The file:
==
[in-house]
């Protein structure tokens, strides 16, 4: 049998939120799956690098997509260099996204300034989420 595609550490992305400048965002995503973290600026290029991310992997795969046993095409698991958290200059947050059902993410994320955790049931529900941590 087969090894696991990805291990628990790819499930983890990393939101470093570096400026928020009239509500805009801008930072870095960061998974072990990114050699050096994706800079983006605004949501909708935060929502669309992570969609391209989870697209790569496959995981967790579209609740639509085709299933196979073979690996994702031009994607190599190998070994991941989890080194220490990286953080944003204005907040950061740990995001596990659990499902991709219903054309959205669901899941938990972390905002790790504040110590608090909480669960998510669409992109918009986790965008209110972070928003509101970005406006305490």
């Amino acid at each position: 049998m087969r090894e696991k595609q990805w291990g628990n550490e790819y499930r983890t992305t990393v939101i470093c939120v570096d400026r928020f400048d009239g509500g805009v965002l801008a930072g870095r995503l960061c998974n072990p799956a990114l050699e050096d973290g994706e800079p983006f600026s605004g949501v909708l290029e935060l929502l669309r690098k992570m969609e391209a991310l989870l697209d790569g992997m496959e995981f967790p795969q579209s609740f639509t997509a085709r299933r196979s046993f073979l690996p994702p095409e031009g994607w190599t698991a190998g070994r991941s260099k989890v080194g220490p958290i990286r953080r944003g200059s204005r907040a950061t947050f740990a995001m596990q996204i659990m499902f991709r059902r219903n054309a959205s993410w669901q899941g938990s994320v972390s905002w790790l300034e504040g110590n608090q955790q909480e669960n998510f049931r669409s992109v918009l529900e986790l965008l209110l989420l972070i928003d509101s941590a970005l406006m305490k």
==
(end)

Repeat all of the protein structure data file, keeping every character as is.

[in-house]
């Protein structure tokens, strides 16, 4: 049998939120799956690098997509260099996204300034989420 595609550490992305400048965002995503973290600026290029991310992997795969046993095409698991958290200059947050059902993410994320955790049931529900941590 087969090894696991990805291990628990790819499930983890990393939101470093570096400026928020009239509500805009801008930072870095960061998974072990990114050699050096994706800079983006605004949501909708935060929502669309992570969609391209989870697209790569496959995981967790579209609740639509085709299933196979073979690996994702031009994607190599190998070994991941989890080194220490990286953080944003204005907040950061740990995001596990659990499902991709219903054309959205669901899941938990972390905002790790504040110590608090909480669960998510669409992109918009986790965008209110972070928003509101970005406006305490």
């Amino acid at each position: 049998m087969r090894e696991k595609q990805w291990g628990n550490e790819y499930r983890t992305t990393v939101i470093c939120v570096d400026r928020f400048d009239g509500g805009v965002l801008a930072g870095r995503l960061c998974n072990p799956a990114l050699e050096d973290g994706e800079p983006f600026s605004g949501v909708l290029e935060l929502l669309r690098k992570m969609e391209a991310l989870l697209d790569g992997m496959e995981f967790p795969q579209s609740f639509t997509a085709r299933r196979s046993f073979l690996p994702p095409e031009g994607w190599t698991a190998g070994r991941s260099k989890v080194g220490p958290i990286r953080r944003g200059s204005r907040a950061t947050f740990a995001m596990q996204i659990m499902f991709r059902r219903n054309a959205s993410w669901q899941g938990s994320v972390s905002w790790l300034e504040g110590n608090q955790q909480e669960n998510f049931r669409s992109v918009l529900e986790l965008l209110l989420l972070i928003d509101s941590a970005l406006m305490k």